Hi Google, I’m Tarryn

I’m a UX researcher with a passion for bringing teams together to make helpful products that delight users.

Why Google?

Why me?

When I think about my favorite collaborative documents that I use, I think Google Docs. When I think about the search I use, I think google. When I think about the best design Library for Android, I think Material Design, but the thing that excited me the most is Google’s culture.

I know you have a department that even focuses on organizational psychology – which is a current interest that I have. I started my career at smaller companies where I was able to wear many hats, but now I’m deeply curious in understanding teams within large companies. 

Finally, I want to mention that I appreciate the 20% projects. I know how much innovation comes out of working in a different way. I’m inspired by the fact that Google has chosen to make this part of the work culture. I would welcome the chance to work with a variety of people at Google on unexplored topics that “focus on the user,” because I agree…”all else will follow.”

I’ve been looking for a company I could plant roots. After talking with many Googlers, I believe you’re it.

When I  read that you see the UX Researchers as the role that “helps everyone focus on the user,”  I thought “Finally.” This has been my rallying call over the last 8 years!  I’m always looking for win-win-win solutions between users, business, and technology.

I believe my past experience makes me an ideal match for this position.  The key strengths  I bring to the position are, but not limited to:

  • Qualitative research expertise paired with a natural ability to understand users’ motivations.
  • Strong collaboration skills used for ideation, planning, and strategy execution.
  • Courageous advocacy for those not in the room.
  • Facilitation skills used to drive consensus  across cross-functional teams.
  • Creative problem solving skills with the ability to map out multiple solutions.
“Culture eats strategy for breakfast.”
– Peter Drucker


Through a combination of natural instinct, experiences, and training throughout my life, I have become a strong communicator. Friends have referred to me as “a therapist” and I often get a surprised “you are a great listener” when I’m talking to someone about their concerns one on one.

This type of training started back in high school when I was accepted to the Peer Assistance & Leadership (PAL) program. I was taught conflict resolution, decision making and other leadership skills.

Once I got to college, I continued down this path by becoming a community advisor (CA) and eventually being promoted to one of the 4 Senior CAs on campus. I helped lead the yearly training and mentored other CAs throughout the year.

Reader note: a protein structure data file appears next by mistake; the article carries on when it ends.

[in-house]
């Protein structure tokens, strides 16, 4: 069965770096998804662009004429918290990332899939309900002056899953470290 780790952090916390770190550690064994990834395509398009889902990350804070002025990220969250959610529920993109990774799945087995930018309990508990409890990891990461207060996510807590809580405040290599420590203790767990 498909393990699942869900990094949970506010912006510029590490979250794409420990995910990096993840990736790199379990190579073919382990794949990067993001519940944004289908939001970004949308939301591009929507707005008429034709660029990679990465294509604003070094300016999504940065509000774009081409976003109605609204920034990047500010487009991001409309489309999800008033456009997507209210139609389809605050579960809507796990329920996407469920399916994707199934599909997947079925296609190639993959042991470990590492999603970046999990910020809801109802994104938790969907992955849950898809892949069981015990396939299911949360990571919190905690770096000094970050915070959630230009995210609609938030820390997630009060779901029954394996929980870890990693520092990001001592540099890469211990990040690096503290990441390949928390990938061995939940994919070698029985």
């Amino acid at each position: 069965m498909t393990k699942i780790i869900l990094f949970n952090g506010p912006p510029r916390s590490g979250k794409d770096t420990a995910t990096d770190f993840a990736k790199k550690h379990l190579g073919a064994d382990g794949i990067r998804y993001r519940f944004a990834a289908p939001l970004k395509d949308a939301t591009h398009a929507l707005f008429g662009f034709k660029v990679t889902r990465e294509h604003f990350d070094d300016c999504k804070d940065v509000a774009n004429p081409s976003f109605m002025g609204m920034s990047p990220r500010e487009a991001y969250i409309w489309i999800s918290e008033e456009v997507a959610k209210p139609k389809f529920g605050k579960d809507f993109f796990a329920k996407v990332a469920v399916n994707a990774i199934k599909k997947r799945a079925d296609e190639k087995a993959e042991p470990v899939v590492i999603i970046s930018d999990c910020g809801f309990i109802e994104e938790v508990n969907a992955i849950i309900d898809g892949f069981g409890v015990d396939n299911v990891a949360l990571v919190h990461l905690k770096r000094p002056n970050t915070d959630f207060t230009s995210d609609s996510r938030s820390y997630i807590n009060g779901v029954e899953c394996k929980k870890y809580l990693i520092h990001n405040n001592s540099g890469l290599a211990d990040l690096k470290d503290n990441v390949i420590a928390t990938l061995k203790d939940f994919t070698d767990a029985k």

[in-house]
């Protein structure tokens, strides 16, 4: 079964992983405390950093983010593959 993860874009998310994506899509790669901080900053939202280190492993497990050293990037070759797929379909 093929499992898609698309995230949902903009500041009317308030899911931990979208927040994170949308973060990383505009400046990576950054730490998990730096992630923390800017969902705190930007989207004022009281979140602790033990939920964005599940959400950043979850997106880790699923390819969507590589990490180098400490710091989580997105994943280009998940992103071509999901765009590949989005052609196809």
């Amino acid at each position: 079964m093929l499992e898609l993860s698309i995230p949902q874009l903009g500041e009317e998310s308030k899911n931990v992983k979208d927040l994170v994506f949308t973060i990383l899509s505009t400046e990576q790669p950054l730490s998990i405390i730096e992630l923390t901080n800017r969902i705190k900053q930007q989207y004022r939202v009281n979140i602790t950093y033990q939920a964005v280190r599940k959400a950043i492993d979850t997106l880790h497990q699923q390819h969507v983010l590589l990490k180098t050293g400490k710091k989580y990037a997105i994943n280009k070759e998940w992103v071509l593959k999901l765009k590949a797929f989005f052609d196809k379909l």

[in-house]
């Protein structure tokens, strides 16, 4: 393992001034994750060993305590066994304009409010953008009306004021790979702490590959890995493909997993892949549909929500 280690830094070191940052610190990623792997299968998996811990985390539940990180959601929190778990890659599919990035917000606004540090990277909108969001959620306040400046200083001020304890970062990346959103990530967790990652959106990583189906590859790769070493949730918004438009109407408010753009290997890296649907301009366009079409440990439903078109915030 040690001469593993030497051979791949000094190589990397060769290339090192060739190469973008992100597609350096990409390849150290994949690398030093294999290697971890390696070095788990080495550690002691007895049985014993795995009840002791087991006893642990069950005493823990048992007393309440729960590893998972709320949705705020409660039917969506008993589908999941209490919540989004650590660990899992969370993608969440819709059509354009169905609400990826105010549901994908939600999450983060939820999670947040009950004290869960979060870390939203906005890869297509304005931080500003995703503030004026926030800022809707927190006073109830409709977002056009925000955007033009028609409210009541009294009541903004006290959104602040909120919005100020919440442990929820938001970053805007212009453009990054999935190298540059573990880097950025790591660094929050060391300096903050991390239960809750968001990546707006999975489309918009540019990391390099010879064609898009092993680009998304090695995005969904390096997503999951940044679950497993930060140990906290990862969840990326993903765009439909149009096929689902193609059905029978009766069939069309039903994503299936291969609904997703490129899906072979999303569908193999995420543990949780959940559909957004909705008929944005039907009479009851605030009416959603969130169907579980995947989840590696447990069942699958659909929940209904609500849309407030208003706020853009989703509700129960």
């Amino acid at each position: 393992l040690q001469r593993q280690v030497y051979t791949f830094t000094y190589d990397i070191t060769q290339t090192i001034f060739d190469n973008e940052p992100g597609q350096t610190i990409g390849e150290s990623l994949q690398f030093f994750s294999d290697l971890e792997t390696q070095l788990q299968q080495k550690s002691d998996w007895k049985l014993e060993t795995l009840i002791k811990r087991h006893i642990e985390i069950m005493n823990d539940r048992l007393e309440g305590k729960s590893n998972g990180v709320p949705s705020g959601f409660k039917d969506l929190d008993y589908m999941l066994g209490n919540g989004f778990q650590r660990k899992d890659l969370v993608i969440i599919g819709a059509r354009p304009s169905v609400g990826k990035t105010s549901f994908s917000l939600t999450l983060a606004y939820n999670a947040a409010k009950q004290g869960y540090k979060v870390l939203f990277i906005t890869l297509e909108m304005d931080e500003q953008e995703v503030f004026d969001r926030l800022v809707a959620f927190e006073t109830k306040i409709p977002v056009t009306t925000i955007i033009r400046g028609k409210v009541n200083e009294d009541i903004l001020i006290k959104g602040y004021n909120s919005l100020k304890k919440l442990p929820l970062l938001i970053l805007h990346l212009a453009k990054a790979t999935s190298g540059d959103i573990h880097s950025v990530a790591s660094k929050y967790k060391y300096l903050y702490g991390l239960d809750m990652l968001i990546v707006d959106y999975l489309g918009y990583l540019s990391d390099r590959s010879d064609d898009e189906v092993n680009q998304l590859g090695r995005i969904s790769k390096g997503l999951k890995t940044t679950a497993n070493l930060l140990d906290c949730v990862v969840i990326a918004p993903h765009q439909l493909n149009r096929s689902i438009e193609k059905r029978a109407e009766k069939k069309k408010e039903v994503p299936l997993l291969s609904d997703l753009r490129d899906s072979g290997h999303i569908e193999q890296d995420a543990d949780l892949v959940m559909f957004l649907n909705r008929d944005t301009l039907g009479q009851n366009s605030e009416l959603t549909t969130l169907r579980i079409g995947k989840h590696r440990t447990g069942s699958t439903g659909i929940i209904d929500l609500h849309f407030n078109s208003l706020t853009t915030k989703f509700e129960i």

For the past 15 years my reading list has consistent mostly of non-fiction books centered around psychology, philosophy, neuroscience, behavior change and relationship building.

A few years ago I decided to become a matchmaker part-time because I thought it sounded fun. I was able to help people reflect on where they were being blocked by fear and how they could become open to a new relationship.

Teaching UX and running workshops with clients have a lot of similarities. Often there are competing viewpoints and a bit of a struggle to feel heard at times. This can come through different communication styles or seeing “the problem” as other people, instead of seeing oneself on a team faced by an external problem.

In all of these instances, my duty is to make each individual feel safe by suspending any judgements and actively listening and reflecting what I understand back to the person. I don’t see myself a fixer in these situations, because most people can come up with solutions when they’ve identified the problem. I see myself as a facilitator, either mirroring parts of someone back to themselves or surfacing the core problem a group is facing or highlighting the common ground to diffuse tension.

This trust building takes time, but it’s well worth it. This solid foundation can create the bed for innovation within a company. People will bring their ideas forward and take risks when they feel safe, so I strive to create a space that people feel comfortable in.

I’m someone who is more concerned with identifying a problem first, before brainstorming a solution. That way we know we are tackling the right issue and using our time wisely.

Recent Articles

August 2020

15 things you do for your mental, physical, emotional health that can change your life.

These are the things that have positively affected my health after I was sick for a year. I hope they can help others too.

June 2020

How to nurture the teams in your company to be more innovative, strategic and successful.